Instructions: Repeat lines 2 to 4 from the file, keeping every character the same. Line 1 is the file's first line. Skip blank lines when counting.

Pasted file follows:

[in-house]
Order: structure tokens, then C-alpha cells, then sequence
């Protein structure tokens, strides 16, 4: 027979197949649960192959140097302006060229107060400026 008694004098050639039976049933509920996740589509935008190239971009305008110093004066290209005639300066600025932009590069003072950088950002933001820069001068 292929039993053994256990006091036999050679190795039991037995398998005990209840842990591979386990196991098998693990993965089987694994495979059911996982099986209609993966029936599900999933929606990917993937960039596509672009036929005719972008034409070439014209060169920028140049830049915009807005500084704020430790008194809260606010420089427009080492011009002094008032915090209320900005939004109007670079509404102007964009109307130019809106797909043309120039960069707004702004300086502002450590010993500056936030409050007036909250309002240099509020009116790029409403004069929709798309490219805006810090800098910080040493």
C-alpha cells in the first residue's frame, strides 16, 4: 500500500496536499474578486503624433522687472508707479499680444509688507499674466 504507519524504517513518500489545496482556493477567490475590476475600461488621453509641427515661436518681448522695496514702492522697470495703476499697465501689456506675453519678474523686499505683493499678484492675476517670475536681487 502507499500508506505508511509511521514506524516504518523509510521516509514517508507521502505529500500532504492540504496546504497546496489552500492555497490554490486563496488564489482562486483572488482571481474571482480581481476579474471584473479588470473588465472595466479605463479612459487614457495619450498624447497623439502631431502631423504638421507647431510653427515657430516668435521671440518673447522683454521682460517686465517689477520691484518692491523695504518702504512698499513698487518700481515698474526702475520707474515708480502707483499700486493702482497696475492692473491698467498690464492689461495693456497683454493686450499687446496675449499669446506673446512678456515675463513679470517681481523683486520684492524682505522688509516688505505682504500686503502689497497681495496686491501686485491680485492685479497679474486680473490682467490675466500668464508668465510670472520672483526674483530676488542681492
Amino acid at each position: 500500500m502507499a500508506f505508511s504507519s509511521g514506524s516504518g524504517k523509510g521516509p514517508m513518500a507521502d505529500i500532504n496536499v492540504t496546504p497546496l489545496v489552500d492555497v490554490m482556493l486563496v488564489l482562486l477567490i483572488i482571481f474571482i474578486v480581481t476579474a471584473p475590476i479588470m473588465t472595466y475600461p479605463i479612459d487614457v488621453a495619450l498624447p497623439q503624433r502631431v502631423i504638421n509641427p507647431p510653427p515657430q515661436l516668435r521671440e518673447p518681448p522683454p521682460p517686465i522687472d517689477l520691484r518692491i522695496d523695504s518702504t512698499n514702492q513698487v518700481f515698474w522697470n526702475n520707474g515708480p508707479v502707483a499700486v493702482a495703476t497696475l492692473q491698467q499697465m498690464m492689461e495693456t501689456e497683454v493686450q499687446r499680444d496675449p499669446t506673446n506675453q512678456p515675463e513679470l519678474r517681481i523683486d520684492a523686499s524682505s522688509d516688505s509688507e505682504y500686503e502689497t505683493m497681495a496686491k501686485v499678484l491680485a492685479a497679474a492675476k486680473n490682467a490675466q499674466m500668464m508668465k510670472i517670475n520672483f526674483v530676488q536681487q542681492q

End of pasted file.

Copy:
Order: structure tokens, then C-alpha cells, then sequence
């Protein structure tokens, strides 16, 4: 027979197949649960192959140097302006060229107060400026 008694004098050639039976049933509920996740589509935008190239971009305008110093004066290209005639300066600025932009590069003072950088950002933001820069001068 292929039993053994256990006091036999050679190795039991037995398998005990209840842990591979386990196991098998693990993965089987694994495979059911996982099986209609993966029936599900999933929606990917993937960039596509672009036929005719972008034409070439014209060169920028140049830049915009807005500084704020430790008194809260606010420089427009080492011009002094008032915090209320900005939004109007670079509404102007964009109307130019809106797909043309120039960069707004702004300086502002450590010993500056936030409050007036909250309002240099509020009116790029409403004069929709798309490219805006810090800098910080040493």
C-alpha cells in the first residue's frame, strides 16, 4: 500500500496536499474578486503624433522687472508707479499680444509688507499674466 504507519524504517513518500489545496482556493477567490475590476475600461488621453509641427515661436518681448522695496514702492522697470495703476499697465501689456506675453519678474523686499505683493499678484492675476517670475536681487 502507499500508506505508511509511521514506524516504518523509510521516509514517508507521502505529500500532504492540504496546504497546496489552500492555497490554490486563496488564489482562486483572488482571481474571482480581481476579474471584473479588470473588465472595466479605463479612459487614457495619450498624447497623439502631431502631423504638421507647431510653427515657430516668435521671440518673447522683454521682460517686465517689477520691484518692491523695504518702504512698499513698487518700481515698474526702475520707474515708480502707483499700486493702482497696475492692473491698467498690464492689461495693456497683454493686450499687446496675449499669446506673446512678456515675463513679470517681481523683486520684492524682505522688509516688505505682504500686503502689497497681495496686491501686485491680485492685479497679474486680473490682467490675466500668464508668465510670472520672483526674483530676488542681492